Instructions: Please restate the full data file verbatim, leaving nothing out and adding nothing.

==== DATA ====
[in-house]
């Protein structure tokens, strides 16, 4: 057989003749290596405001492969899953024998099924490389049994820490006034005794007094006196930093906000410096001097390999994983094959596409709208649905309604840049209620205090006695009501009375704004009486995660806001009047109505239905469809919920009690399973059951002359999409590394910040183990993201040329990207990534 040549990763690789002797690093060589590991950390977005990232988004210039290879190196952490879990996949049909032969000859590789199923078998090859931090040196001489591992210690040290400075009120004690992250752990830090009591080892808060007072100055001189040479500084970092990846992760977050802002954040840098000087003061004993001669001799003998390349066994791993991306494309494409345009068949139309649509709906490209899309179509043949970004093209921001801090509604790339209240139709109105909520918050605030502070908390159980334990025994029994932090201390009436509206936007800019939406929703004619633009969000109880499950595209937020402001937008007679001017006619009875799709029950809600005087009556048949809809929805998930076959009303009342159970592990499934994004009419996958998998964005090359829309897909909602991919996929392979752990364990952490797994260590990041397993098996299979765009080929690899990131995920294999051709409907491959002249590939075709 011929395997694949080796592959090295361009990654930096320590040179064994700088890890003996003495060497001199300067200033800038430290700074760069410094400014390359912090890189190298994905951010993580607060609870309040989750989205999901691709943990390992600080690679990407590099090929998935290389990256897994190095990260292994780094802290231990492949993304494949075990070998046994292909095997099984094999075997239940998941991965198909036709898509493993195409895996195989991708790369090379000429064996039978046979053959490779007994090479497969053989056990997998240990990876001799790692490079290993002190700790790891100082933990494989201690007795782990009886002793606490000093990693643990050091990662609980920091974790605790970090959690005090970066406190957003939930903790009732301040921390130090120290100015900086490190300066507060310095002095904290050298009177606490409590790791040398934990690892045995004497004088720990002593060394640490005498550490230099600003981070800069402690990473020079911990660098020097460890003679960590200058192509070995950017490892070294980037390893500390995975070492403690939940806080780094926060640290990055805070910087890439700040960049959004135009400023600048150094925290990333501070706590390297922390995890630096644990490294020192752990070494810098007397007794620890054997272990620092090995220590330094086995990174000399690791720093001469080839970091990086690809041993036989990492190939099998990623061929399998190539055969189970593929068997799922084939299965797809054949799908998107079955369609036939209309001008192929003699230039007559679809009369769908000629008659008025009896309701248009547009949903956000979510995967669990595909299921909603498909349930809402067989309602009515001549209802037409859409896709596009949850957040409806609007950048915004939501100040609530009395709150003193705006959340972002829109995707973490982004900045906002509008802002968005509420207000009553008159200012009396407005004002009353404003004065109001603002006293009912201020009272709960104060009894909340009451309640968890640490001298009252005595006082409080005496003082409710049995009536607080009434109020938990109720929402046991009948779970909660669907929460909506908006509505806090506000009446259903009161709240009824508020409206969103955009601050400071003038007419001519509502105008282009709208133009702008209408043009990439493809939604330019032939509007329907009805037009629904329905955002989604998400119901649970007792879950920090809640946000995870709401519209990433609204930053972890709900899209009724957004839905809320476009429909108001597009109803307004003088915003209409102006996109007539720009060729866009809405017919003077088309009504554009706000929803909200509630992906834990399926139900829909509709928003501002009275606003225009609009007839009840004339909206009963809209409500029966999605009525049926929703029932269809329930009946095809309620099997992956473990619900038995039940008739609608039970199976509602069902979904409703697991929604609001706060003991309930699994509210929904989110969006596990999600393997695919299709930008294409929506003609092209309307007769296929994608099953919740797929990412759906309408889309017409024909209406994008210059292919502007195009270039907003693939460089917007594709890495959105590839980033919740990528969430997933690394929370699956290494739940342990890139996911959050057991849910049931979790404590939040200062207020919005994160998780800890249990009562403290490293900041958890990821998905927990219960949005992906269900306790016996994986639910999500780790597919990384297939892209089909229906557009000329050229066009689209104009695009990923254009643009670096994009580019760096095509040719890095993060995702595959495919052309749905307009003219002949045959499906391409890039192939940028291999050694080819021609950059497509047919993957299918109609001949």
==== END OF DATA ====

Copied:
[in-house]
């Protein structure tokens, strides 16, 4: 057989003749290596405001492969899953024998099924490389049994820490006034005794007094006196930093906000410096001097390999994983094959596409709208649905309604840049209620205090006695009501009375704004009486995660806001009047109505239905469809919920009690399973059951002359999409590394910040183990993201040329990207990534 040549990763690789002797690093060589590991950390977005990232988004210039290879190196952490879990996949049909032969000859590789199923078998090859931090040196001489591992210690040290400075009120004690992250752990830090009591080892808060007072100055001189040479500084970092990846992760977050802002954040840098000087003061004993001669001799003998390349066994791993991306494309494409345009068949139309649509709906490209899309179509043949970004093209921001801090509604790339209240139709109105909520918050605030502070908390159980334990025994029994932090201390009436509206936007800019939406929703004619633009969000109880499950595209937020402001937008007679001017006619009875799709029950809600005087009556048949809809929805998930076959009303009342159970592990499934994004009419996958998998964005090359829309897909909602991919996929392979752990364990952490797994260590990041397993098996299979765009080929690899990131995920294999051709409907491959002249590939075709 011929395997694949080796592959090295361009990654930096320590040179064994700088890890003996003495060497001199300067200033800038430290700074760069410094400014390359912090890189190298994905951010993580607060609870309040989750989205999901691709943990390992600080690679990407590099090929998935290389990256897994190095990260292994780094802290231990492949993304494949075990070998046994292909095997099984094999075997239940998941991965198909036709898509493993195409895996195989991708790369090379000429064996039978046979053959490779007994090479497969053989056990997998240990990876001799790692490079290993002190700790790891100082933990494989201690007795782990009886002793606490000093990693643990050091990662609980920091974790605790970090959690005090970066406190957003939930903790009732301040921390130090120290100015900086490190300066507060310095002095904290050298009177606490409590790791040398934990690892045995004497004088720990002593060394640490005498550490230099600003981070800069402690990473020079911990660098020097460890003679960590200058192509070995950017490892070294980037390893500390995975070492403690939940806080780094926060640290990055805070910087890439700040960049959004135009400023600048150094925290990333501070706590390297922390995890630096644990490294020192752990070494810098007397007794620890054997272990620092090995220590330094086995990174000399690791720093001469080839970091990086690809041993036989990492190939099998990623061929399998190539055969189970593929068997799922084939299965797809054949799908998107079955369609036939209309001008192929003699230039007559679809009369769908000629008659008025009896309701248009547009949903956000979510995967669990595909299921909603498909349930809402067989309602009515001549209802037409859409896709596009949850957040409806609007950048915004939501100040609530009395709150003193705006959340972002829109995707973490982004900045906002509008802002968005509420207000009553008159200012009396407005004002009353404003004065109001603002006293009912201020009272709960104060009894909340009451309640968890640490001298009252005595006082409080005496003082409710049995009536607080009434109020938990109720929402046991009948779970909660669907929460909506908006509505806090506000009446259903009161709240009824508020409206969103955009601050400071003038007419001519509502105008282009709208133009702008209408043009990439493809939604330019032939509007329907009805037009629904329905955002989604998400119901649970007792879950920090809640946000995870709401519209990433609204930053972890709900899209009724957004839905809320476009429909108001597009109803307004003088915003209409102006996109007539720009060729866009809405017919003077088309009504554009706000929803909200509630992906834990399926139900829909509709928003501002009275606003225009609009007839009840004339909206009963809209409500029966999605009525049926929703029932269809329930009946095809309620099997992956473990619900038995039940008739609608039970199976509602069902979904409703697991929604609001706060003991309930699994509210929904989110969006596990999600393997695919299709930008294409929506003609092209309307007769296929994608099953919740797929990412759906309408889309017409024909209406994008210059292919502007195009270039907003693939460089917007594709890495959105590839980033919740990528969430997933690394929370699956290494739940342990890139996911959050057991849910049931979790404590939040200062207020919005994160998780800890249990009562403290490293900041958890990821998905927990219960949005992906269900306790016996994986639910999500780790597919990384297939892209089909229906557009000329050229066009689209104009695009990923254009643009670096994009580019760096095509040719890095993060995702595959495919052309749905307009003219002949045959499906391409890039192939940028291999050694080819021609950059497509047919993957299918109609001949």